Misdemeanor Criminal Charges Defense
Being charged with misdemeanor criminal charges is frightening. The attorneys at Hurst & Hurst can help manage your misdemeanor criminal charges and explain the process to you. If you would like to speak with a criminal defense attorney, you can schedule a consultation with Daniel Hurst. Call (859) 209-2101.
What is a Misdemeanor?
Misdemeanors are charges that carry punishment of up to twelve (12) months in jail. In Kentucky, we have two (2) classes of misdemeanors.
- Class A Misdemeanors: Punishable by up to twelve (12) months of incarceration.
- Class B Misdemeanors: Punishable by up to ninety (90) days of incarceration.
Legal Process for Misdemeanor Criminal Charges in Kentucky
The exact order of what happens when you are being prosecuted for a misdemeanor will vary from case to case and jurisdiction to jurisdiction.
Arrest, Booking & Bond
In most cases, you will be arrested and booked in the local detention center. Once booked, you will generally be given a bond. If you are able to post bond, you will not have to remain incarcerated while your case proceeds through the courts. If you cannot post bond, you will remain in jail at least until your arraignment in the District Court.
The arraignment is when you are formally told by the judge what crimes you have been charged with and given an opportunity to plead “guilty” or “not guilty.” This will happen regardless of whether you are in jail or out of jail on bond. If, however, you have not been able to post bond prior to your arraignment, this is an opportunity for your attorney to ask the court to consider reducing your bond.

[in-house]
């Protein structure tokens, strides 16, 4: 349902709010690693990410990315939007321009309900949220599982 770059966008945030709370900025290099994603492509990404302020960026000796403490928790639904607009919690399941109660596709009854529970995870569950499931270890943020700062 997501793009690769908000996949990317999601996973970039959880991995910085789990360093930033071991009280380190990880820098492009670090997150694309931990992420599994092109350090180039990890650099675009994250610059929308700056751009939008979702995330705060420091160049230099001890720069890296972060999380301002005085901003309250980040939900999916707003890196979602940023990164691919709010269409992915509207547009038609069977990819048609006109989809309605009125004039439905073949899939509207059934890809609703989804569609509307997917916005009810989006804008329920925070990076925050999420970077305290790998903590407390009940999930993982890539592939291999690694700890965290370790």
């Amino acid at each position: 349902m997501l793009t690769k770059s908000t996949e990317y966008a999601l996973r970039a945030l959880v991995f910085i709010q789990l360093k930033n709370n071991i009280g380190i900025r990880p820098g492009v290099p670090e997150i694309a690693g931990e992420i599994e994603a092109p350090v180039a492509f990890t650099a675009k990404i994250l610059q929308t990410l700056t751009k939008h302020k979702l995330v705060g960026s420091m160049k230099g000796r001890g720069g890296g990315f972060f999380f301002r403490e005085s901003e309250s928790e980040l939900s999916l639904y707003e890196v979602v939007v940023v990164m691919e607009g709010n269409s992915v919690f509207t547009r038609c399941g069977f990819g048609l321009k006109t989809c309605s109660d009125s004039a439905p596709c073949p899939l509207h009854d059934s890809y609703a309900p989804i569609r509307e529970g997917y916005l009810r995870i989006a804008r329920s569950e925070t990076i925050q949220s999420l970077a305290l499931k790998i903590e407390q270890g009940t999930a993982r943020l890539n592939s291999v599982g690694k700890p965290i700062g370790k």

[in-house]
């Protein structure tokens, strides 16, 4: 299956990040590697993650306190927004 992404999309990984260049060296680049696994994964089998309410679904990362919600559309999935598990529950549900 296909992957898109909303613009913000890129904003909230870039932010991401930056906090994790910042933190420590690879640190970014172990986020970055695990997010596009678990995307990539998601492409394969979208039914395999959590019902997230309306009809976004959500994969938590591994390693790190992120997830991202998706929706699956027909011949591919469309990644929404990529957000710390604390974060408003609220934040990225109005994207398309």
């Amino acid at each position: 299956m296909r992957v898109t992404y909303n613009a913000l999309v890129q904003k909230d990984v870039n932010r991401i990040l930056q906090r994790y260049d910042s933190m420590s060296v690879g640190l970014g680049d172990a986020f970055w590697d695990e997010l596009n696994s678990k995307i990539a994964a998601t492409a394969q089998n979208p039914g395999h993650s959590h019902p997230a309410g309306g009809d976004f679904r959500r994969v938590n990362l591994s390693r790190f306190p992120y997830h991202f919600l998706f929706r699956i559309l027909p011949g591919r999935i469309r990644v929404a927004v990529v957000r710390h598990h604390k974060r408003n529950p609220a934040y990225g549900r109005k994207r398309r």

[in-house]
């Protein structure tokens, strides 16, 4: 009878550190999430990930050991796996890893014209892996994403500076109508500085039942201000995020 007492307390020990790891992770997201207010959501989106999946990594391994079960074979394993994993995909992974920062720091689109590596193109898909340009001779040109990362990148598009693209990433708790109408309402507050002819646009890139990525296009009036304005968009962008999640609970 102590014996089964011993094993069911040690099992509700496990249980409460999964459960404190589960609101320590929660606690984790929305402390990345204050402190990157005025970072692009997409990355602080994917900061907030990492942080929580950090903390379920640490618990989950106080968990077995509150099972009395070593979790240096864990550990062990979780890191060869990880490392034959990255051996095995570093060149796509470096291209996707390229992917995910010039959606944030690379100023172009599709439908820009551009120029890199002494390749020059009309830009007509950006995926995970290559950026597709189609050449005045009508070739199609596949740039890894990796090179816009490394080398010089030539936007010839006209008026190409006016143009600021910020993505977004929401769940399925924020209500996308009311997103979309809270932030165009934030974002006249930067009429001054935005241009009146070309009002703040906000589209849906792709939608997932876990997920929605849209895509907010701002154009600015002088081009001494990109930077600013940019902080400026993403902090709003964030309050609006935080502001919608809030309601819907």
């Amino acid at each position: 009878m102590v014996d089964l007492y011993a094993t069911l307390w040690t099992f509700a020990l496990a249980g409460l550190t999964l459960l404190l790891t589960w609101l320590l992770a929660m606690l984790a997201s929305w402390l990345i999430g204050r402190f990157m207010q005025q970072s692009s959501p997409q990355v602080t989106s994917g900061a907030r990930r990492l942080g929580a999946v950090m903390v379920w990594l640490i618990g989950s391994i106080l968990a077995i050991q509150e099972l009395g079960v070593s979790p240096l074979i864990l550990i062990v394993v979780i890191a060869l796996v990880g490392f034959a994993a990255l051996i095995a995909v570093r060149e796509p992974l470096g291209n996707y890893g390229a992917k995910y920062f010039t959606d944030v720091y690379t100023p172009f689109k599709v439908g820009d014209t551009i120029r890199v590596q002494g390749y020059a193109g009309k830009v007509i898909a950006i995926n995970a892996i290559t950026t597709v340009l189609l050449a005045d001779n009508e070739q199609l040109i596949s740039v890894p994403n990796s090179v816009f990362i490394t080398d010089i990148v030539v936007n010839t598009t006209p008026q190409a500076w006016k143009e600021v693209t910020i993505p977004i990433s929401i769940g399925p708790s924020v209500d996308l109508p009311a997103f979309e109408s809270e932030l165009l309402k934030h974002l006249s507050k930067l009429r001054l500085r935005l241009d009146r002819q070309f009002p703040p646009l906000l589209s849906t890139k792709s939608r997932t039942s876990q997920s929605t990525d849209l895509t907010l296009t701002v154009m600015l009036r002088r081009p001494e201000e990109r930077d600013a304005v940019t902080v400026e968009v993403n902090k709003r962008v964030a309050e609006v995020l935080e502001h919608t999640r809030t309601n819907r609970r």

Assuming you plead not guilty at your arraignment, the court will set a pretrial conference date. Pretrial conferences are opportunities to discuss the case with the prosecutor and they often take place in front of a judge. If no plea bargain is reached during the pretrial conference you will start moving toward a trial.
How Can Hurst & Hurst Law Help?
Generally speaking, misdemeanor offenses in the State of Kentucky are considered less serious than those classified as felonies. However, facing twelve (12) months, or even ninety (90) days in jail is still a big deal in the real world.
Aside from the incarceration itself being unpleasant, it can cause you extreme financial hardship since you can’t work while incarcerated and may lose your job.
We strongly recommend that anyone with misdemeanor criminal charges take those charges very seriously and speak to an attorney, rather than trying to represent themselves. If you have been charged with a misdemeanor and you are interested in having Daniel represent you, please call Hurst & Hurst Law at (859) 209-2101.